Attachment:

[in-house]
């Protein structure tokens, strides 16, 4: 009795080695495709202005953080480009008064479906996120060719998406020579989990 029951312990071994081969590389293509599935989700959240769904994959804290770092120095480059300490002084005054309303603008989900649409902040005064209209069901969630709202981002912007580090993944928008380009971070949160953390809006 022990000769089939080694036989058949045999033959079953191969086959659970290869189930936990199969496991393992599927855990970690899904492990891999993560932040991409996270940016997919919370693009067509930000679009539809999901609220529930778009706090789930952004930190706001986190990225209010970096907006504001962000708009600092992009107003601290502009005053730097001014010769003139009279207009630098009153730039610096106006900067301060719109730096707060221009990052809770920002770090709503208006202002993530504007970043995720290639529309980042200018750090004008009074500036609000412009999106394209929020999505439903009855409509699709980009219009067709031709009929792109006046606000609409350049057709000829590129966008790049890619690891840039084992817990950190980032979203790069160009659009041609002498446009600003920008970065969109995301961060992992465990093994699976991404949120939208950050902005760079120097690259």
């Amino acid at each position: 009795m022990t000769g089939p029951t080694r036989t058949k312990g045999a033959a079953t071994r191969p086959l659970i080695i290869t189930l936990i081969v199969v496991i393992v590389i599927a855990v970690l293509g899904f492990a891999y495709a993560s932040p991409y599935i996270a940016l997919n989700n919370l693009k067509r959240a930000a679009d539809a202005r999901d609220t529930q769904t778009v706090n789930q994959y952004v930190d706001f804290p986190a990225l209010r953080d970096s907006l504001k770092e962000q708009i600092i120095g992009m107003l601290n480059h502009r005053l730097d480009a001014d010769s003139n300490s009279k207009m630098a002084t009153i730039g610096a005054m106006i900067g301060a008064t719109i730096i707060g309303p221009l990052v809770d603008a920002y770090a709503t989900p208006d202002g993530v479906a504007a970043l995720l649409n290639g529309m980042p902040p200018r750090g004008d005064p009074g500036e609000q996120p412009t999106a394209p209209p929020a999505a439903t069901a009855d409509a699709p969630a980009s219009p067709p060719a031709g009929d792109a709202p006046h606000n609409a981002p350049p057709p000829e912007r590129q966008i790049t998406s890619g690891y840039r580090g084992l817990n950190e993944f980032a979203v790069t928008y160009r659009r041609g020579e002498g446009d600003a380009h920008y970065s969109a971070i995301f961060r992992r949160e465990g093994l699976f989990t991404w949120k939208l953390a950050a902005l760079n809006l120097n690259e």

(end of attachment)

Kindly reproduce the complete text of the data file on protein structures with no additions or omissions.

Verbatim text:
[in-house]
């Protein structure tokens, strides 16, 4: 009795080695495709202005953080480009008064479906996120060719998406020579989990 029951312990071994081969590389293509599935989700959240769904994959804290770092120095480059300490002084005054309303603008989900649409902040005064209209069901969630709202981002912007580090993944928008380009971070949160953390809006 022990000769089939080694036989058949045999033959079953191969086959659970290869189930936990199969496991393992599927855990970690899904492990891999993560932040991409996270940016997919919370693009067509930000679009539809999901609220529930778009706090789930952004930190706001986190990225209010970096907006504001962000708009600092992009107003601290502009005053730097001014010769003139009279207009630098009153730039610096106006900067301060719109730096707060221009990052809770920002770090709503208006202002993530504007970043995720290639529309980042200018750090004008009074500036609000412009999106394209929020999505439903009855409509699709980009219009067709031709009929792109006046606000609409350049057709000829590129966008790049890619690891840039084992817990950190980032979203790069160009659009041609002498446009600003920008970065969109995301961060992992465990093994699976991404949120939208950050902005760079120097690259």
């Amino acid at each position: 009795m022990t000769g089939p029951t080694r036989t058949k312990g045999a033959a079953t071994r191969p086959l659970i080695i290869t189930l936990i081969v199969v496991i393992v590389i599927a855990v970690l293509g899904f492990a891999y495709a993560s932040p991409y599935i996270a940016l997919n989700n919370l693009k067509r959240a930000a679009d539809a202005r999901d609220t529930q769904t778009v706090n789930q994959y952004v930190d706001f804290p986190a990225l209010r953080d970096s907006l504001k770092e962000q708009i600092i120095g992009m107003l601290n480059h502009r005053l730097d480009a001014d010769s003139n300490s009279k207009m630098a002084t009153i730039g610096a005054m106006i900067g301060a008064t719109i730096i707060g309303p221009l990052v809770d603008a920002y770090a709503t989900p208006d202002g993530v479906a504007a970043l995720l649409n290639g529309m980042p902040p200018r750090g004008d005064p009074g500036e609000q996120p412009t999106a394209p209209p929020a999505a439903t069901a009855d409509a699709p969630a980009s219009p067709p060719a031709g009929d792109a709202p006046h606000n609409a981002p350049p057709p000829e912007r590129q966008i790049t998406s890619g690891y840039r580090g084992l817990n950190e993944f980032a979203v790069t928008y160009r659009r041609g020579e002498g446009d600003a380009h920008y970065s969109a971070i995301f961060r992992r949160e465990g093994l699976f989990t991404w949120k939208l953390a950050a902005l760079n809006l120097n690259e």